The lintel supporting the masonry above the ope
Is purely decorative 🙁
There probably isnt a lintel. The victorians used high suction mortar to keep up the bricks above fireplace openings.
1. Magic Suction Mortar, are you serious?
2. The house is from the 1920s
3. The original mortar has more or less turned to sand anyways 😛
Depends – about 5 – 7 ft above the floor? It really depends what was in there in the first place – a small fireplace or a huge kitchen range.
Ok, it's a lounge fireplace, chimney is roughly 18 inches square, should I be able to see the lintle from inside the chimney, or would it be hidden behind firebricks? I'm trying to not end up ripping all the wallpaper & plaster off of the chimney breast to confirm that it's there.Posted 7 years agopetestuartMember
Our chimney had no lintel. Admittedly it is Victorian – 1896 – we took it up as far as we wanted then I put a concrete lintel in. Used some slate off cuts to level it and then filled in the brick work that has inevitably fallen during the process. Got it plastered over.
Bit scary to discover there wasnt one and has to be pretty delicate removing bricks – as you say the mortar was dust..!Posted 7 years ago
I'm in the process of opening up a bricked up fireplace, at what height above the opening would you expect to find the construction lintel? I've knocked out enough bricks to be able to look up the chimeny and can't see a bloomin great lump of concrete supporting the chimney breast, which is making me slightly nervous…Posted 7 years agomarsdenmanMember
I've opened up 4 fireplaces now – always used the same 'trick'
take a 2" wide bolster chisel and chase the plaster off to just that width, in a vertical line going up the middle of the chimney breast.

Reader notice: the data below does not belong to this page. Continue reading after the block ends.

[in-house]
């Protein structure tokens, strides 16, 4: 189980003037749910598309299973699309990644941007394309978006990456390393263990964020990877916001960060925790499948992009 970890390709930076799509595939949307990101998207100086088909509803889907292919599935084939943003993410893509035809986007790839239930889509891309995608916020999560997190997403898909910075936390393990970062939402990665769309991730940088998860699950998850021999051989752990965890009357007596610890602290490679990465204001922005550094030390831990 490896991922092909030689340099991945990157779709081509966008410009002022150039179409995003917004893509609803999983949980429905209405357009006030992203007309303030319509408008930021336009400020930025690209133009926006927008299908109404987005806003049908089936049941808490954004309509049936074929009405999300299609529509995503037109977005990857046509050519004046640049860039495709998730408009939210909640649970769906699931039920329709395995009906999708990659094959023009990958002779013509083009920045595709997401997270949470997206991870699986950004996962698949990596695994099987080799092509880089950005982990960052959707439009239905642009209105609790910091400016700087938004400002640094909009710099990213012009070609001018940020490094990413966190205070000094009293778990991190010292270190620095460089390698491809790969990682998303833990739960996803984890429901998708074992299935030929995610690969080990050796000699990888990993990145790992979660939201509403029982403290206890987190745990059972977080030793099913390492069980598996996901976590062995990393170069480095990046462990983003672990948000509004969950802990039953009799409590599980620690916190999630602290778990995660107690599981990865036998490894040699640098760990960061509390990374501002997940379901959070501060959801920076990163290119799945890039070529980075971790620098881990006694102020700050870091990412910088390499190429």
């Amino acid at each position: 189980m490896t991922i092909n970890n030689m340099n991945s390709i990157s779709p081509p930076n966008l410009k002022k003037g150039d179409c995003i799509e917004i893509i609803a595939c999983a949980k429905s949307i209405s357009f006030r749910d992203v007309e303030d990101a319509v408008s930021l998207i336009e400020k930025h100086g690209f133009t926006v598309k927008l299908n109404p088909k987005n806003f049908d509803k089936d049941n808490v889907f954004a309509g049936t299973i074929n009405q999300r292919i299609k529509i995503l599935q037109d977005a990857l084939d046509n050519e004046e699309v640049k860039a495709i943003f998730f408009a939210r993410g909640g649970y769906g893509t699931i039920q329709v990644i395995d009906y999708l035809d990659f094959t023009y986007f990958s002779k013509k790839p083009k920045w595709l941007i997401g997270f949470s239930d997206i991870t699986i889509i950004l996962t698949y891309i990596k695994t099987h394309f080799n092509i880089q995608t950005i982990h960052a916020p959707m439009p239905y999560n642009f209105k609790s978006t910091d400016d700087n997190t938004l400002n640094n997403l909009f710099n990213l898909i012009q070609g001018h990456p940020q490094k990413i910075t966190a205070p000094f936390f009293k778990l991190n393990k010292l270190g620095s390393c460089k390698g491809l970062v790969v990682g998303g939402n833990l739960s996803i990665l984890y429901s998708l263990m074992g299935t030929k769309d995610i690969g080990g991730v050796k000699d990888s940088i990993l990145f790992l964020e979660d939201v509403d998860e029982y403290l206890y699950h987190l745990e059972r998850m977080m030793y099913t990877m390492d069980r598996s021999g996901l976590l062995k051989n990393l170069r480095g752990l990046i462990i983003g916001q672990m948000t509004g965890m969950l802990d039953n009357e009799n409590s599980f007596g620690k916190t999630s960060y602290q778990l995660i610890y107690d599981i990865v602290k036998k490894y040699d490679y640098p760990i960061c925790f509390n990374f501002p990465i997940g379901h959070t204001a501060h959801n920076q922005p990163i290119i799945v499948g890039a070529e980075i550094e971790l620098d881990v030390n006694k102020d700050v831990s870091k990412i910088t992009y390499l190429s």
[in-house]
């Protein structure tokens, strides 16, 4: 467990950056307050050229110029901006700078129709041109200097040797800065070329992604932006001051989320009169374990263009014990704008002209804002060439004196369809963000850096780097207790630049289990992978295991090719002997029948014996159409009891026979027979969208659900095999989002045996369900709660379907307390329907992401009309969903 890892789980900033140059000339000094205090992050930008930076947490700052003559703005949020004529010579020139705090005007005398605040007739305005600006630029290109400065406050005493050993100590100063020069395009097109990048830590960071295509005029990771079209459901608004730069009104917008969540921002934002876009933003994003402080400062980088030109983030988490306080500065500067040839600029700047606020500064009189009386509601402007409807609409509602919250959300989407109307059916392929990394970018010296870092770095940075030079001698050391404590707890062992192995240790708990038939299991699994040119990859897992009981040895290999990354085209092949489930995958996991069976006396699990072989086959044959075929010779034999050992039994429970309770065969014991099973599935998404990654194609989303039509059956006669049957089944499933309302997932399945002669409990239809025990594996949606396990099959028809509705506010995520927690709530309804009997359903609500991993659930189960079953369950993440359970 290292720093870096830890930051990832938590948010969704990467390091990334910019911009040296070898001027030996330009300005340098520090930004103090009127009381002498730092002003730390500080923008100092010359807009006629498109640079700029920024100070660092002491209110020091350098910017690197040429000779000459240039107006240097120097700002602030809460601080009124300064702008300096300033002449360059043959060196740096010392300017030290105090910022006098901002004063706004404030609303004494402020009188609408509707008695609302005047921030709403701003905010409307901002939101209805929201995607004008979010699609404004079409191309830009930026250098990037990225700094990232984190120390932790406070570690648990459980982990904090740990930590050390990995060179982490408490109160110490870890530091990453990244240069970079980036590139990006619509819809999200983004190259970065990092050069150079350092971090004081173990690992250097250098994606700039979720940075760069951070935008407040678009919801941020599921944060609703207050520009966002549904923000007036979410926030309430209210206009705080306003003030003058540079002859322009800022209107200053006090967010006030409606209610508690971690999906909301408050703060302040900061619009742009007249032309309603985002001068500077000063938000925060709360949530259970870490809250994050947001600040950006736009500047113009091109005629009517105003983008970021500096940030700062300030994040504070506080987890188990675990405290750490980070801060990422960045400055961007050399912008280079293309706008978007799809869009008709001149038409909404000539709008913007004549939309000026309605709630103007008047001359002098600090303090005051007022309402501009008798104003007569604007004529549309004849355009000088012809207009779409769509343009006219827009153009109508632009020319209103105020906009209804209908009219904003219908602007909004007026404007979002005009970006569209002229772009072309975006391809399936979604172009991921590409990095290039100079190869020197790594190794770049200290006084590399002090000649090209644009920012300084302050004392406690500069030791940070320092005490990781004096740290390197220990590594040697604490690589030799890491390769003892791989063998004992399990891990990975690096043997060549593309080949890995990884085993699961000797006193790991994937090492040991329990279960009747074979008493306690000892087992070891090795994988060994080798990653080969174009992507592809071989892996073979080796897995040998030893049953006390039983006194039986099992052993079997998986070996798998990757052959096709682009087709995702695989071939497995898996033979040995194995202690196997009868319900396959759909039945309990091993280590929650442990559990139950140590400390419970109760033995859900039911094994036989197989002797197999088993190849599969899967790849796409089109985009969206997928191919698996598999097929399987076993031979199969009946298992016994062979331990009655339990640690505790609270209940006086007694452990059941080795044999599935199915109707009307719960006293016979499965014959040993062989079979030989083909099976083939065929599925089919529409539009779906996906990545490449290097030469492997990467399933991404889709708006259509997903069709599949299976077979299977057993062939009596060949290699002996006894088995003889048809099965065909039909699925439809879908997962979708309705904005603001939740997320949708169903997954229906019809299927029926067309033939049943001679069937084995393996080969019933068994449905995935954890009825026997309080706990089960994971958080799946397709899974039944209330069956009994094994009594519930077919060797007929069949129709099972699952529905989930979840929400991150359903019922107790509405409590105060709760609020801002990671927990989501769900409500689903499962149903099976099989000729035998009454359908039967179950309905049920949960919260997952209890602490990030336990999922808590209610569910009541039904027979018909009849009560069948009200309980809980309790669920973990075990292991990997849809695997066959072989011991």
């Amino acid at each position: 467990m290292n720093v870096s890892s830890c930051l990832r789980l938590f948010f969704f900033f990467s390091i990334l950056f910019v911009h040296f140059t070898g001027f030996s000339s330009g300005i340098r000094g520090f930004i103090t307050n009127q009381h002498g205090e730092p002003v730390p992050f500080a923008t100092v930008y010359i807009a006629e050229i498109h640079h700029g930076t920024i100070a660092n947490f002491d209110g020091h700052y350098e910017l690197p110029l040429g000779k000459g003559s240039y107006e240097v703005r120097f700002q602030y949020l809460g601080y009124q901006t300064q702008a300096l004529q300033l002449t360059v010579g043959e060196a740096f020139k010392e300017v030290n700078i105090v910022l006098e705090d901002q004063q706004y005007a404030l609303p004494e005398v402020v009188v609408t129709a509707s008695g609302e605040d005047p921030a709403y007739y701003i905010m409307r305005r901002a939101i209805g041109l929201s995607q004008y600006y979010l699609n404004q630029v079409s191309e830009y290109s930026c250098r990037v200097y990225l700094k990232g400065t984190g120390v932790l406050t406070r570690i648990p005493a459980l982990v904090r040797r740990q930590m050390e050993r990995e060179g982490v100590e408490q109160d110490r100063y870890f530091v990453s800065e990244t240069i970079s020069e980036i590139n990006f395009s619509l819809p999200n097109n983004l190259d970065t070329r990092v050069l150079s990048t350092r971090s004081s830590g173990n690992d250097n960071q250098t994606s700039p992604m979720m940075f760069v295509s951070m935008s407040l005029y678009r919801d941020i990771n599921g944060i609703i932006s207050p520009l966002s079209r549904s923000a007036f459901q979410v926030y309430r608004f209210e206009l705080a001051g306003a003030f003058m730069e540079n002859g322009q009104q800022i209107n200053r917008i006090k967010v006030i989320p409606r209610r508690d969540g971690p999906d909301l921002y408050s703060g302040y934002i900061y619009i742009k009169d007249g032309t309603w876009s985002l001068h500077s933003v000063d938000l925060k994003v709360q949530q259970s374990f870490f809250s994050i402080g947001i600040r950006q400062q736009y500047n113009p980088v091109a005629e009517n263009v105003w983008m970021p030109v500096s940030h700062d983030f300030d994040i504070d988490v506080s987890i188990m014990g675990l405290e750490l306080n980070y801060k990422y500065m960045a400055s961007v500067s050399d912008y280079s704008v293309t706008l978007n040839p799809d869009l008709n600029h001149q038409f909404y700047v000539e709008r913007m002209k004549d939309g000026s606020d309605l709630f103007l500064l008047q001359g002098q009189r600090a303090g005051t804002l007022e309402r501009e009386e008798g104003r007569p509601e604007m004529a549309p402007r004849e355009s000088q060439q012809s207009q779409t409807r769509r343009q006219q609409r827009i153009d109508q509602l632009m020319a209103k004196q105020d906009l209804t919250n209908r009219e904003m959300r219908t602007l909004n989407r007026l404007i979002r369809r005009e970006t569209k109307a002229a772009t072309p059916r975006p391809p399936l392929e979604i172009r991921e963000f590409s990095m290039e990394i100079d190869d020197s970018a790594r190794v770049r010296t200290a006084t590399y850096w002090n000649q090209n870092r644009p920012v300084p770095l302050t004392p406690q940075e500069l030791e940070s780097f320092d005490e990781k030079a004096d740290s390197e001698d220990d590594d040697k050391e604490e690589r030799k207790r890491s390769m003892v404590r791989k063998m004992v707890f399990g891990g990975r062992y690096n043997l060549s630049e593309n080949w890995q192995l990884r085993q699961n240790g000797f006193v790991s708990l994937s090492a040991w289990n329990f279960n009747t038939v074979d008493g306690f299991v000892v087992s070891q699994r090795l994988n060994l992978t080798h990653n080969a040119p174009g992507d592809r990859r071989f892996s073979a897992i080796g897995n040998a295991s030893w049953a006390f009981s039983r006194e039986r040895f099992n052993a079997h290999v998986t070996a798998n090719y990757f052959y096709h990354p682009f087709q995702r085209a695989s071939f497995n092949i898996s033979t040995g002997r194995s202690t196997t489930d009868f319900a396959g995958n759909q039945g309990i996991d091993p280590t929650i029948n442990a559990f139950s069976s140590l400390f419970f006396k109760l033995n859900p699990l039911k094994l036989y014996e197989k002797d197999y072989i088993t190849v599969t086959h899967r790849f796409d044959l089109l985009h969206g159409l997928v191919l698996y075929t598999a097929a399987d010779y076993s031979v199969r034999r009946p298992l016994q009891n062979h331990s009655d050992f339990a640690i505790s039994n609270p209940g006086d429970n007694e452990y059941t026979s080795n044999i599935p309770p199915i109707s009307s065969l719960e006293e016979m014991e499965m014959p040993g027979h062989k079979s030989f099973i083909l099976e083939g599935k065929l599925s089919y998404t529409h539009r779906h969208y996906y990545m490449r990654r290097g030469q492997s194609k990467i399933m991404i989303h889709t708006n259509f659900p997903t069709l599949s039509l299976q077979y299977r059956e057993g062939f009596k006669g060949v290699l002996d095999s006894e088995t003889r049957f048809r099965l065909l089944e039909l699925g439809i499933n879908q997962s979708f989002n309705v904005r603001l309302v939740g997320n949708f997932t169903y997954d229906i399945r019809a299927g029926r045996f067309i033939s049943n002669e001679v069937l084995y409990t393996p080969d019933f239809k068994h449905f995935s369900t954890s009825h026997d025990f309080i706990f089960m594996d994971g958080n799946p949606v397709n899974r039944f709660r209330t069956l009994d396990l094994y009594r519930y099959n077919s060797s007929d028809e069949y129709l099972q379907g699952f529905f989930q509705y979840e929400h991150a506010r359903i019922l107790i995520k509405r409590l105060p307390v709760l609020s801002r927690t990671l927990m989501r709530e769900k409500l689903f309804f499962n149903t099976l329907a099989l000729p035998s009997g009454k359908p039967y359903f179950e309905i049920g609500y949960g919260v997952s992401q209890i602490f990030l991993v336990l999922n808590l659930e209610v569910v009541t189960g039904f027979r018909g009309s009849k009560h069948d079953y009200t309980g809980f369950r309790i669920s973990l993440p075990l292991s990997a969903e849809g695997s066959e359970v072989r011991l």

All things being equal you will eventually find out what is holding your fireplace open.
If you don't then it's a job for just patching up the 'chase' you put in, rather than a full re-plastering job (that's assuming the surrounding plaster is in good nick and has not lost it's key' and fallen off in the process…
In my last house it was, as mentioned above, 'just' bricks and mortar' but, with a piece of steel providing extra support – got lucky with my 2" chase – fell on a point where i could see the mortar joint changed, indicating a layer of bricks was laid different to the others = big clue where the top of the fireplace was..
Current house = needed pretty much gutting so, off with the bolster I went, exposing…
big stone lintel above small fireplace in lounge, left exposed when the plastering was done and
2 x 6ft x 5ft openings where kitchen ranges used to be, solid stone lintels and uprights….. again, cleaned up and left exposed, we store logs in them for the woodburner in the lounge 😀
Have fun – hope you find what you're looking forPosted 7 years ago
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